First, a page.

Pricing – Well, how long is a piece of string. No really. Mini’s are probably, second to a Bentley, the most customizable cars on order today. This personalization however, does come at a premium. The sad fact is that if you want it to look rough / sporty / outdoorsy / girly / different, you’re gonna pay for it.
At time of posting this review, the cheapest 1.6 Countryman (manual 6-speed) was on offer for R287 500, and the most expensive 1.6S All-4 (manual 6-speed) starting at R393 000. *** Note that this is pre ANY options, so that’s just the base price you can work off of.
I specced one up at a dealership the following day (albeit rather liberally) to around R477 000 (2 Packages, different rims, colours, and Mini Connect included)

Value for money – I’m not so sure, it’s quite a bit of money for a Mini, and honestly there’s just some things that should be standard at this price range that isn’t. It’s hard to compare it to anything like a Rav4 or a Freelander II because it’s not a real off-roader, or even an Quattro Audi A3 sportback … no that doesn’t work either. So the verdict is still out on that one.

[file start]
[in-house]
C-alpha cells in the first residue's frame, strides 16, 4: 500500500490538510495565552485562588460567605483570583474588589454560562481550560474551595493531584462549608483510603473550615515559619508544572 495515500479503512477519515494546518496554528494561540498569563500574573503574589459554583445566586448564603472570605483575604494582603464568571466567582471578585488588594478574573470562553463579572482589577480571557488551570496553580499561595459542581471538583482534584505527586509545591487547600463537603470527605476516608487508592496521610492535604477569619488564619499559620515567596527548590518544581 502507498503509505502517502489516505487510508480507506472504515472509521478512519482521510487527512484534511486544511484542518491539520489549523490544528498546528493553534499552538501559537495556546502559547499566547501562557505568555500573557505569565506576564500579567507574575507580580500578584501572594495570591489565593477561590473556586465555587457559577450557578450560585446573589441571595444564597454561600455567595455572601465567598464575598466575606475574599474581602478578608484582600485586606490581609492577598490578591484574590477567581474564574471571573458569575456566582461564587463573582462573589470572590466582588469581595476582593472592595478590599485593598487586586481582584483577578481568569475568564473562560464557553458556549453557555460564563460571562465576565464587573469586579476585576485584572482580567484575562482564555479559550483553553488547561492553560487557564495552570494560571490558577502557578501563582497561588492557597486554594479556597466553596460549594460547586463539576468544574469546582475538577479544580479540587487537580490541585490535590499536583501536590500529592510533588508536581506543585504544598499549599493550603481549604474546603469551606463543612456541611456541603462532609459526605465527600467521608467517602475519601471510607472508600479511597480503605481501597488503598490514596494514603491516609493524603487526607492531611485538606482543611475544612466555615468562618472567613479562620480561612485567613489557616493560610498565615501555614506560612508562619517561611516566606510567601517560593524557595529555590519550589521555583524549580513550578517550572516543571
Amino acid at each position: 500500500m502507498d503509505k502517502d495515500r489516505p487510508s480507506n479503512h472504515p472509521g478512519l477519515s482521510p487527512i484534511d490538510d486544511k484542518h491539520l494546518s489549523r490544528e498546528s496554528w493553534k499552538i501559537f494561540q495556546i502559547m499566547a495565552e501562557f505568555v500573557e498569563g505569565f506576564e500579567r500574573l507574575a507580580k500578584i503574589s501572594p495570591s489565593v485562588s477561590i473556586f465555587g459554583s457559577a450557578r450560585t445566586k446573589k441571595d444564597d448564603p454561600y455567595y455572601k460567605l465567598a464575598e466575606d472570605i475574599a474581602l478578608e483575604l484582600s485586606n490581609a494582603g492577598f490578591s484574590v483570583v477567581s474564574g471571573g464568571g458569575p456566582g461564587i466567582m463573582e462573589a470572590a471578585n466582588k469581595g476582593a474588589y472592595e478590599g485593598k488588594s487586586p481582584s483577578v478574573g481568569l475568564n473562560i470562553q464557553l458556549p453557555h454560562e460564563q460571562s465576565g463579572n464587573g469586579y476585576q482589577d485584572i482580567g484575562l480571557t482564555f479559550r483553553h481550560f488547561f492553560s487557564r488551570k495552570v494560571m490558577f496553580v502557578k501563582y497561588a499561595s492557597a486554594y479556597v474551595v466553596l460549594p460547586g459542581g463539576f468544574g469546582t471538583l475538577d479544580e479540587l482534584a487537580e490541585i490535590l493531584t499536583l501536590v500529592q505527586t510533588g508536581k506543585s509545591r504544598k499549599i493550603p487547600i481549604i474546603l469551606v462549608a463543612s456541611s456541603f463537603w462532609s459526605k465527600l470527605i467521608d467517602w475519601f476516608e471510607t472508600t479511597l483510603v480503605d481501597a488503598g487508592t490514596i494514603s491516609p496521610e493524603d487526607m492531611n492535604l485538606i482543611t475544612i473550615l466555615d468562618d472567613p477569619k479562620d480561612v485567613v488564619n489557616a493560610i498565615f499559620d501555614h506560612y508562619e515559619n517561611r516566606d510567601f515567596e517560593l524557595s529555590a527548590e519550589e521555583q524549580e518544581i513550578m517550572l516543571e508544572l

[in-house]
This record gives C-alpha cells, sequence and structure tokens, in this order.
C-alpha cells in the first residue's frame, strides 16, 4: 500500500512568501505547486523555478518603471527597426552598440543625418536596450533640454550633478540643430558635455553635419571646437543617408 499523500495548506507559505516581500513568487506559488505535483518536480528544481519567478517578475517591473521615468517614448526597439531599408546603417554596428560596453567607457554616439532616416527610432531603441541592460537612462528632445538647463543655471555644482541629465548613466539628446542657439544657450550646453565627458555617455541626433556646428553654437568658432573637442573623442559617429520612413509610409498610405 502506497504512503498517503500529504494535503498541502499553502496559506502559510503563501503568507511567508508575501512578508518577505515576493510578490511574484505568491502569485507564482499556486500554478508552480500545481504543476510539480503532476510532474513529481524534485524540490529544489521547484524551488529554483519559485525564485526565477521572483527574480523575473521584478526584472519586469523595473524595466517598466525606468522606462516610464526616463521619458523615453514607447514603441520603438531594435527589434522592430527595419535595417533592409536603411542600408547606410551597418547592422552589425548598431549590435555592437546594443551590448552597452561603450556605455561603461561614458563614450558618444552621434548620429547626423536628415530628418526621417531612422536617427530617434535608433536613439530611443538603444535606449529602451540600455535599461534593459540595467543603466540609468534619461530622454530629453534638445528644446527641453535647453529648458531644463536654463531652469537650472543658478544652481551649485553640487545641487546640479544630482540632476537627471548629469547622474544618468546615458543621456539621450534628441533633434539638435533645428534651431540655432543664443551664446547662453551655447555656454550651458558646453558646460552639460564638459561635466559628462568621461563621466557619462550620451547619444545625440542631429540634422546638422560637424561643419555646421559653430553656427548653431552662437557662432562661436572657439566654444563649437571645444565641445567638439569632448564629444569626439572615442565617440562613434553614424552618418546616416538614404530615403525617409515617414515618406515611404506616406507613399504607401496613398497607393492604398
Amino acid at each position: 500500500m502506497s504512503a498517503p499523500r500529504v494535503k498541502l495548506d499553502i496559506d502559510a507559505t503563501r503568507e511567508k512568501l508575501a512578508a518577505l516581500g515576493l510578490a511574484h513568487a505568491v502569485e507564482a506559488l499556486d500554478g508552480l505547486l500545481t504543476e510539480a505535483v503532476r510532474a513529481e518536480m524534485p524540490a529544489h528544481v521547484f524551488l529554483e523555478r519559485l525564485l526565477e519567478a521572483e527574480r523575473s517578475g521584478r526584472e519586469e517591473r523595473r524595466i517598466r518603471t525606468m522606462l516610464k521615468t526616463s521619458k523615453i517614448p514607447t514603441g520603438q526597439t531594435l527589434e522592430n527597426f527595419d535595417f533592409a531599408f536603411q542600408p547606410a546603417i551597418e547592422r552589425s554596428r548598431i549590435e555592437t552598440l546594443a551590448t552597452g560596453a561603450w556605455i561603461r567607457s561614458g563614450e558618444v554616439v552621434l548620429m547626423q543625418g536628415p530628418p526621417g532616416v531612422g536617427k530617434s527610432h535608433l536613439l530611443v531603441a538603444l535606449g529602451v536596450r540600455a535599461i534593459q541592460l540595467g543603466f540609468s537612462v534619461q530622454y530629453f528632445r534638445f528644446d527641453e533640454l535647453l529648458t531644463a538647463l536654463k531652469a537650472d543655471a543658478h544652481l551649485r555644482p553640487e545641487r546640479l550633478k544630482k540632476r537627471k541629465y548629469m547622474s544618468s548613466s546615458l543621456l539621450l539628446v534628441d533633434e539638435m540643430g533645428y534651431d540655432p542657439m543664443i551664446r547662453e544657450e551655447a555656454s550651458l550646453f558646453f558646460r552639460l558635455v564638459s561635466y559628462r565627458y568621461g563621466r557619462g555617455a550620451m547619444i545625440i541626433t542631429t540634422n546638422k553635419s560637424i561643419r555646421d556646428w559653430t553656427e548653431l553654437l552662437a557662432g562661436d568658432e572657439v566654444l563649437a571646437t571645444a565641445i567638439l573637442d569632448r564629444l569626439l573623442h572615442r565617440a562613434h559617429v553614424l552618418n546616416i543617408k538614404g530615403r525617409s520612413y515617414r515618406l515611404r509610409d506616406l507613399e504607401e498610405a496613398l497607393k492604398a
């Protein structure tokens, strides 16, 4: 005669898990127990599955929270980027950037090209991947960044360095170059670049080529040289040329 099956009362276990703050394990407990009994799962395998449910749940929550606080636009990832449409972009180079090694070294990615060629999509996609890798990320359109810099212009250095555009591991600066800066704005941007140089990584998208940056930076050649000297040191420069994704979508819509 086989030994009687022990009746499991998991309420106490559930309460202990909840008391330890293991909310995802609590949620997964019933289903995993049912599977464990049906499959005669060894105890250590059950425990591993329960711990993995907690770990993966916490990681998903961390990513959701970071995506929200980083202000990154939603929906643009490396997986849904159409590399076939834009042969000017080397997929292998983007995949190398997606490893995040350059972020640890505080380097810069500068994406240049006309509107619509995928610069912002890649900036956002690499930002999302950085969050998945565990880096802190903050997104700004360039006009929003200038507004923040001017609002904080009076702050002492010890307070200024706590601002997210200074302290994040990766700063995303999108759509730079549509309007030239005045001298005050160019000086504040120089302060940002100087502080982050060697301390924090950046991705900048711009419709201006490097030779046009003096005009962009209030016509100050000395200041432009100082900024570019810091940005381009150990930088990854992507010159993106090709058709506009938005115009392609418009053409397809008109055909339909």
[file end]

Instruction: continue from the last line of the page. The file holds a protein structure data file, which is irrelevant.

What really caught my attention, is that this car is to someone out there, a quirky, head turning city car, with all the amenities… and a dirt road traversing, bike and picnic basket carrying weekend getaway car too. Pretty impressive if you think of it that way.

Mini Cooper S Cabriolet – 2010

I’m not going to hark back to the age old mini, it mobilised a nation, and stood head and shoulders above its much larger rivals at many a rally. I’m not going to tell you how the closest thing they compare to are go-karts in an old underground parking lot, or tell you it’s exactly like you saw in the movie, The Italian Job.

Unfortunately, you’re more likely to receive a blow-job from an unsuspecting passer by in Sea-point in the Mini Cooper Cabrio, than represent anything as cool as any Italian job movie scene. (Especially not with Charlize Theron breathing heavily next to you) See, unfortunately, the Mini Cooper range is a largely emancipating range of vehicles for any man.

It’s a knife’s edge.

The car is a handling dream. Endless grip (go-cart like) and the engine screams louder than a bat outta hell. They really are the most entertaining little cars to drive. Incredibly engaging, fun … and will have a smile on your face no matter what Malema headline you pass.